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Alan Grogan, executive – data and AI, Avanade

Alan Grogan

Path to power

My career started on the Barclays graduate programme. My career advanced quickly under excellent executive guidance and hard work. Amid the early days of the financial crisis, I was asked by RBS to play a pivotal role in its turnaround. Given the uncertainties of the times, I was strongly advised against making the move, but my heart told me that I’d regret not at least trying to help. So, I left Barclays, and, over four years, I had a great time delivering a data and analytics transformation roadmap.

 

I left RBS to then gain experience in the start-up market and made a long planned move into consulting with Atos. My successes there led to an opportunity to join IBM Global Business Services as its UK and Ireland executive for data platforms, advanced analytics, industry 4.0 and IoT. Eventually I wanted a more diversified, stretching and global role so I joined Avanade in my current role. Leading an amazing business that is jointly owned by Microsoft and Accenture is a true privilege.

 

What is the proudest achievement of your career to date?

I am the formal coach for some amazing data people. This ranges from leading heads of analytics to undergraduates from universities. It is extremely humbling and rewarding when anyone contacts me to be their performance coach. I highly recommend to anyone to do a professional certification in coaching or mentoring. You learn a lot about yourself. It’s hugely rewarding to see people improve their performance, surprise you (positively) in how they react and meet their goals and aspirations.

 

Who is your role model or the person you look to for inspiration?

It’s my young daughter. Regardless of whether, or not, she pursues any STEM subjects, she inspires me to make sure she is given the right nurturing. She also motivates me to make sure we try our best to leave the world in a better state than how we found it.

 

Did 2019 turn out the way you expected? If not, in what ways was it different?

No, it didn’t turn out the way I expected. I changed jobs at the end of the year fairly unexpectedly. The business I was leading was doing great and IBM is an amazing place, but I decided to move to pursue some personal and professional interests at this stage in my life.

 

What do you expect 2020 to be like for the data and analytics industry?

I expect it to not be too different to 2019 but with an ever-increasing maturing being displayed by organisations, where there is now a better balance between doing the shiny stuff (aka innovation) and the boring stuff (aka platform modernisation, centre of excellence set-up, etc). I expect to see more organisations begin to decouple data management and data platform administration to managed service providers, helping businesses focus more on innovation.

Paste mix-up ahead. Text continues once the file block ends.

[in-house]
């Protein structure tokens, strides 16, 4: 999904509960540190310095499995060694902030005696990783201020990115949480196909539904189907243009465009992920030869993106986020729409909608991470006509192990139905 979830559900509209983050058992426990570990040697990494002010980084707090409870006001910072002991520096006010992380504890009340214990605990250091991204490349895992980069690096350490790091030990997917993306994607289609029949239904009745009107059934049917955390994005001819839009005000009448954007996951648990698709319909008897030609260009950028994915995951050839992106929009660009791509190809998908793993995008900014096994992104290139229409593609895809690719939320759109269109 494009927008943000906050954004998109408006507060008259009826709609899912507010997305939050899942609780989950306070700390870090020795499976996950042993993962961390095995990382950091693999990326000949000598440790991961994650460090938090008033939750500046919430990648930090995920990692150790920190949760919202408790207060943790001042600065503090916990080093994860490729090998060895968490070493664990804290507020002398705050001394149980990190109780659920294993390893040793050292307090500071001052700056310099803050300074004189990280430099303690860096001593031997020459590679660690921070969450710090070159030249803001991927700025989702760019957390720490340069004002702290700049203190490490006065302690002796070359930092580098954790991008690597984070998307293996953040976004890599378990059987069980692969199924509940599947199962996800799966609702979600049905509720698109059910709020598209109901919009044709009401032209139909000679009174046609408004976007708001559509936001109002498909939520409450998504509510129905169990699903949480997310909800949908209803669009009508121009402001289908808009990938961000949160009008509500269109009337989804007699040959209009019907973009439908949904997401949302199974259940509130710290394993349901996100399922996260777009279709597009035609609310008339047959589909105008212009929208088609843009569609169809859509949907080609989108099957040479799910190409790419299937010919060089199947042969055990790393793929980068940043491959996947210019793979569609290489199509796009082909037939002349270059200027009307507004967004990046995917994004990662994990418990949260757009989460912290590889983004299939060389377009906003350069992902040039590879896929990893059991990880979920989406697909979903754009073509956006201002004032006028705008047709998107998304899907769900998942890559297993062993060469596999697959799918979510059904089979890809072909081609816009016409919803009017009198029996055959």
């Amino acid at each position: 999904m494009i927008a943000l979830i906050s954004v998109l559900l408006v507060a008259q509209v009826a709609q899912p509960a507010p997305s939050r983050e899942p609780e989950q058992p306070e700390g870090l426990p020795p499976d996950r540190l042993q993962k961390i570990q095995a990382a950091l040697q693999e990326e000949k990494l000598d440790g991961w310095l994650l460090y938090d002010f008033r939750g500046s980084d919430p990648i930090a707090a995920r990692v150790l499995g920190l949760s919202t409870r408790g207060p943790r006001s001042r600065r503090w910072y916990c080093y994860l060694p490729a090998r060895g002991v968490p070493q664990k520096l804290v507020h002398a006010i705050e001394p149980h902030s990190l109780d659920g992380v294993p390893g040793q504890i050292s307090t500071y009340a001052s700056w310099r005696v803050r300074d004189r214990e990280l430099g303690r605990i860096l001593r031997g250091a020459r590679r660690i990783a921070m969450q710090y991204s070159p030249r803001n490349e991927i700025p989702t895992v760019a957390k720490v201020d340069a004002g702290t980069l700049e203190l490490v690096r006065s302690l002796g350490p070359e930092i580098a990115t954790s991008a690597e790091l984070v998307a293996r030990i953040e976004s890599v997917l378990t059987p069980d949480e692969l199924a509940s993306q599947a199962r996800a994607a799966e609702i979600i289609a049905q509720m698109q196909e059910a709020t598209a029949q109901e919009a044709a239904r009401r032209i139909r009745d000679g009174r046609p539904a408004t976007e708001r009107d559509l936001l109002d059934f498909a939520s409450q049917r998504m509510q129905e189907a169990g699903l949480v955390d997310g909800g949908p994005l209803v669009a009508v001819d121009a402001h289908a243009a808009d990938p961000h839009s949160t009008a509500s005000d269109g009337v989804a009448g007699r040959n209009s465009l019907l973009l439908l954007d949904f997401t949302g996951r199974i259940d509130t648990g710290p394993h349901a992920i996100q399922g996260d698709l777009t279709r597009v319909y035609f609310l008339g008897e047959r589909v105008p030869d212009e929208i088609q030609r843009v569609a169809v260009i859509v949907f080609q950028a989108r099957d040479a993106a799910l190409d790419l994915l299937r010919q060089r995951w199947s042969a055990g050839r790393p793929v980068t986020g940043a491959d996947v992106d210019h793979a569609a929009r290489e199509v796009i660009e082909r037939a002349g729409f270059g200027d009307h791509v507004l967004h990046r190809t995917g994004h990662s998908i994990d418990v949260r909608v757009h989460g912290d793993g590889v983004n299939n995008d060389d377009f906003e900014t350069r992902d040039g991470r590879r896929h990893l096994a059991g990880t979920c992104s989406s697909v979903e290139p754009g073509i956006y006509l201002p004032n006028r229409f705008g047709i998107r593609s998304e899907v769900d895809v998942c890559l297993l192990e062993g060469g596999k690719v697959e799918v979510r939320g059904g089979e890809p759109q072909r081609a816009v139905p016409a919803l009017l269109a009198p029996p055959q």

Data and technology are changing business, the economy and society – what do you see as the biggest opportunity emerging from this?

I hope to see more leading delivery from UK government institutions, departments and affiliates. Though great work has been done, I feel we are still scratching the surface and there is still huge wastage and lost opportunities. I’d love to see more government leadership and communication, where it starts leading by example and setting the pace and direction for meeting the prioritised social and environmental challenges and opportunities today.

 

What is the biggest tech challenge your clients face in ensuring data is at the heart of their digital transformation strategy?

Technically, I see the challenge of a poorly defined and slowly executed cloud strategy coming more prevalent. Data teams are left stranded without the right support or tools and data to power the transformation strategy and governance becomes a liability and not an asset as one result.

 

Non-technically, the biggest tech challenge I believe is the operating model. Some companies have rightly developed data strategies that include a refreshed operating model, some satisfy it through a CIO operating model review, and most don’t do much except restructuring in a way that builds silos and prevents benefit sharing.

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